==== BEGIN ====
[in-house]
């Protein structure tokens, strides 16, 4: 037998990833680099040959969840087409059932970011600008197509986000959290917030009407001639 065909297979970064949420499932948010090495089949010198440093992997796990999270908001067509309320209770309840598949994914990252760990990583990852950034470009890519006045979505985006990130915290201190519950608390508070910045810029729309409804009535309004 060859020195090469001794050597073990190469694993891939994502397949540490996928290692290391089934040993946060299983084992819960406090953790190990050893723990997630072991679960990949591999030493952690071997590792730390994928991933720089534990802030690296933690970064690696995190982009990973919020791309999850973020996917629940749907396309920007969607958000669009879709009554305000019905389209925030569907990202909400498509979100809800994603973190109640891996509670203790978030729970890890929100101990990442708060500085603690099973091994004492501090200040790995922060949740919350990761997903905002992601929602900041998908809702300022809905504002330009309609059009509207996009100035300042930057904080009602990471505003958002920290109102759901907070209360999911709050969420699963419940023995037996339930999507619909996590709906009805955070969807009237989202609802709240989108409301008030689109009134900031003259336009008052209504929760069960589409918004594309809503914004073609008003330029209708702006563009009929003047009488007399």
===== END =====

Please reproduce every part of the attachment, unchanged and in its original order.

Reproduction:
[in-house]
């Protein structure tokens, strides 16, 4: 037998990833680099040959969840087409059932970011600008197509986000959290917030009407001639 065909297979970064949420499932948010090495089949010198440093992997796990999270908001067509309320209770309840598949994914990252760990990583990852950034470009890519006045979505985006990130915290201190519950608390508070910045810029729309409804009535309004 060859020195090469001794050597073990190469694993891939994502397949540490996928290692290391089934040993946060299983084992819960406090953790190990050893723990997630072991679960990949591999030493952690071997590792730390994928991933720089534990802030690296933690970064690696995190982009990973919020791309999850973020996917629940749907396309920007969607958000669009879709009554305000019905389209925030569907990202909400498509979100809800994603973190109640891996509670203790978030729970890890929100101990990442708060500085603690099973091994004492501090200040790995922060949740919350990761997903905002992601929602900041998908809702300022809905504002330009309609059009509207996009100035300042930057904080009602990471505003958002920290109102759901907070209360999911709050969420699963419940023995037996339930999507619909996590709906009805955070969807009237989202609802709240989108409301008030689109009134900031003259336009008052209504929760069960589409918004594309809503914004073609008003330029209708702006563009009929003047009488007399």